The teacher carries this analysis with her in general. “Even today in our teaching, how often do we teachers stop to give the pupils time to express what they think? Sitting in a circle and not at desks one behind the other, for example. Paulo Freire used to joke that it is much better to look at the other’s face than to look at the back of one’s head, one behind the other. It was an issue that moved us as students, it got us, no wonder they had more than 10,000 classrooms under our responsibility. And when you didn’t know what to do, you improvised, all in the name of Paulo Freire.”

When we take Paulo Freire’s theory, it’s a bit like admitting that, and he always has a very beautiful phrase, “nobody fights for what they don’t understand”. This is a question that we would have to have more historical patience to understand, that the process of conscientization, as he always emphasized, is a collective process.”

According to the teacher, Freire insisted that it is praxis that will generate the need for a new theory, and in this sense, education becomes transformative precisely because it follows this process of moving from a naive vision to a critical vision. And for him, it is the critical vision that allows us the possibility of opting for social transformation.

Paulo Freire often insisted: ‘Look, freedom is not a simple thing, and it is not an easy thing. Because it is a choice you make every day. You and the collective where you act.

“I had the historical privilege of having Paulo Freire very close to me”, says Lisete. Photo: Reproduction/FE-USP

On her time with Freire, the teacher affectionately highlights the thinker’s charismatic figure. “He was a 21st century man in the 20th century. He used to joke ‘Did you like it? Do you believe me? Re-signify! That is, do it differently, translate to the present moment what you found interesting that we were doing”. At the same time that he provoked, Freire also extended his help. “From the concrete point of view, he was an extremely gentle man, always in a good mood, extremely attentive, he was a man of dialogue and above all a man who liked to listen. He had infinite patience for various subjects, even those that didn’t even need that much attention.”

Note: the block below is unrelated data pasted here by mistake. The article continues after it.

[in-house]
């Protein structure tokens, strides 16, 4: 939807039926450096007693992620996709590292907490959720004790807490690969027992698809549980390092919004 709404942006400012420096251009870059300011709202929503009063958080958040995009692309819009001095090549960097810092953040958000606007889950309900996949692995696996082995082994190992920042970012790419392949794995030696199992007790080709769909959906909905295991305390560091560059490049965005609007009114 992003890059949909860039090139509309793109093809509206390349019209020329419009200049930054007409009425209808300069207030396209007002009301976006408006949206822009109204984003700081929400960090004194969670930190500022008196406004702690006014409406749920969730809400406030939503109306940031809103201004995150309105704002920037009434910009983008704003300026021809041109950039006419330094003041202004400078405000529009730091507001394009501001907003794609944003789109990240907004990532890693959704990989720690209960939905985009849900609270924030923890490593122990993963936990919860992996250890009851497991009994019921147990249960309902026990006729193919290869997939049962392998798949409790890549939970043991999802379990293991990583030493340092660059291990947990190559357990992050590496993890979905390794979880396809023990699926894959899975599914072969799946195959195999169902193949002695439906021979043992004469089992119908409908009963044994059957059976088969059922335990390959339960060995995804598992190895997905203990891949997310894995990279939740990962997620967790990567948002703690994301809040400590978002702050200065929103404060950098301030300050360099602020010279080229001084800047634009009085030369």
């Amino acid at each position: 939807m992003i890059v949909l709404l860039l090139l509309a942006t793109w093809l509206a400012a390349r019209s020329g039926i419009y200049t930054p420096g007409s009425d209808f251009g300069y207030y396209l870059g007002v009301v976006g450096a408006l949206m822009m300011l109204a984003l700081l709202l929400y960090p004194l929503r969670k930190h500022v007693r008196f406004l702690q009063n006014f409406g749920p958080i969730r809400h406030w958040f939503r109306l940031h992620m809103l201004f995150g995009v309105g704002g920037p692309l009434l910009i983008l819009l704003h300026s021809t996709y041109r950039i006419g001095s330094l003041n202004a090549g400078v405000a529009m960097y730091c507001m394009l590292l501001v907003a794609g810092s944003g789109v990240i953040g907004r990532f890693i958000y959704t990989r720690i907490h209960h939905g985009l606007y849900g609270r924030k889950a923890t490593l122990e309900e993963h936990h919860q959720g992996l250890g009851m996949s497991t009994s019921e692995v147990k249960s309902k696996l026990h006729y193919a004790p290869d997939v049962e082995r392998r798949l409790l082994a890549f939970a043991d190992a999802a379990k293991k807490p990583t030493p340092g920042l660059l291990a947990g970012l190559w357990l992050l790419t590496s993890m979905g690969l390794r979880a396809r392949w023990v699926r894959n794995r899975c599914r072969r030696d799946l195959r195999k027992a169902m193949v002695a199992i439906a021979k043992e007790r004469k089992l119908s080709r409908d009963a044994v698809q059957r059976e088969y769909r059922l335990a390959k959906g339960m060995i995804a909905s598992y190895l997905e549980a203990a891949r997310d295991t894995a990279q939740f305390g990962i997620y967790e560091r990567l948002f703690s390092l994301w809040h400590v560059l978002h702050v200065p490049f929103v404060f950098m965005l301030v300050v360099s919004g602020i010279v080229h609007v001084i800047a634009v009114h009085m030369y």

Paulo Freire at São Paulo City Hall

Following her story, Arelaro talks about her concern with public education and, in 1988, with the victory of Luíza Erundina as Mayor of São Paulo, she was invited by Paulo Freire to join the team. “From then on I would say that we have never been apart again. I had the historical privilege of having Paulo Freire very close to me.

As head of the Secretariat, Freire made several changes. “We arrived with a proposal to reformulate the structure of the Secretariat of Education, which historically, and indeed the entire City Hall, had an extremely hierarchical structure. Remember that we took over the post-Jânio Quadros government, and Jânio Quadros, an extremely polemic man, had the most right-winged cadre of his entire administration in the Education Department”. He continues: “Just to give you an idea, we found schools that were inaugurated without being built, with 600 students enrolled, for example; schools that were inaugurated without any material inside; schools that had their exterior walls erected, but had no internal division, no bathrooms, no kitchen, nothing.

The expectations of this administration were high, mainly because it was the first left-wing party to take office as mayor of São Paulo. “Even more so a woman, a Northeasterner, a social worker, who liked the poor, and single to boot. Luiza found in all the secretariats situations that made us cry. But this did not bother us, nor Paulo Freire. So it was a bit like this, what were we expecting? That they would leave everything nice and neat for us to govern properly? No! It was the worst possible [scenario], and in the worst possible, we turned it around and did a good government, considered today, in an evaluation that is not necessarily ours, the best government that the city of São Paulo has ever had”.